4. Tom, you raise an excellent point. In fact, the Federal Transit Administration has stringent standards for ridership where they only fund the most cost effective systems. However it should be noted every form of transit – except toll highways – are subsidized by taxpayers. On December 5th, experts from the Maryland Transit Administration will present their ridership and service estimates. I hope to see you there, and we will post the data they present after the meeting.

  5. Maybe I am missing something, but how can they accurately predict ridership numbers if they don’t yet know the route?

  6. Good point Thomas, but since most roadways don’t collect fares (tolls) how do we know which are being subsidized by taxpayers and which are not? It’s easier to think about it in terms of what pays regionwide economic dividends and what doesn’t. Ridership happens to be the proxy the federal gov uses to determine which projects get a piece of the small pot of funding, but MD has to determine if its contribution makes sense on several other fronts:

    —> Economic development, walkable communities, reduced pollution, and reduced burden on existing roadways.

    Putting a number on all those things is not always easy especially when projecting out in the future what populations and the real estate market will do and where all that will occur and how a particular project might change those things. You have to calculate the present value of estimated future benefits. Try to plug that one into your TI-83!

    Another way to think about it…. DC’s metro system is one of the most successful in the country and it doesn’t pay for itself. What would DC look like today if the highwaymen of the 60’s had their way and carved up downtown neighborhoods?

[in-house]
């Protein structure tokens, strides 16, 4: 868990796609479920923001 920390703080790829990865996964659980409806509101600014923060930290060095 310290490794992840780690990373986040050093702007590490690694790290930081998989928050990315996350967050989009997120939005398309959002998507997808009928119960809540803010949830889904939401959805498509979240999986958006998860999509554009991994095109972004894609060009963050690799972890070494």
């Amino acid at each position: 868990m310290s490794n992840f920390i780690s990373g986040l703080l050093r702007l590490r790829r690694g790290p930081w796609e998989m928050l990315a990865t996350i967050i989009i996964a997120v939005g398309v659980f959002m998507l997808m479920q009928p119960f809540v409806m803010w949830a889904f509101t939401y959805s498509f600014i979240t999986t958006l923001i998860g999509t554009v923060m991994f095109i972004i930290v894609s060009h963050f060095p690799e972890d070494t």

7. Great post:

    For SV:

    light rail next to expensive homes of Shaker Heights:

    http://www.lightrail.com/photos/cleveland/cleveland09.jpg

    Ridership models are complex systems that are calibrated by being tested on existing transit lines. The Purple Line ridership estimates were delayed so that the model could be adjusted to the satisfaction of the Federal Transit Administration.

    So what is UMd’s position today?

  8. To Joe,

    Expensive homes? Ha! You’d be surprised. I have family in Cleveland. I’m sure you could buy that home in your photo for under 300,000. Cleveland’s cost of living is way behind DC’s That house in DC would run you 800,000 – 1,000,000 easy. But I digress. 🙂

  9. I had the good fortune of attending a wedding reception last night. A couple from Portland Oregon was sitting at our table. We had a conversation that goes as follows.

    Q. So, you have a Light System in Portland, how do you like it?

    A. Oh, it is nice we like it, but it is just a trolley. It is not at all like your system (Metrorail).

    Why do we think a trolley will provide a robust, scalable, transportaion system for the region? Dump the Purple Line Light rail until we can make it fast and and truly a part of the Metrorail system.

  10. You’ve made the same point about 10 times. Most have gotten beyond the heavy rail issue and realized they prefer light rail over no rail. If you want heavy rail go lobby congress for more transit dollars. You aren’t getting anywhere commenting on a blog.

  11. David,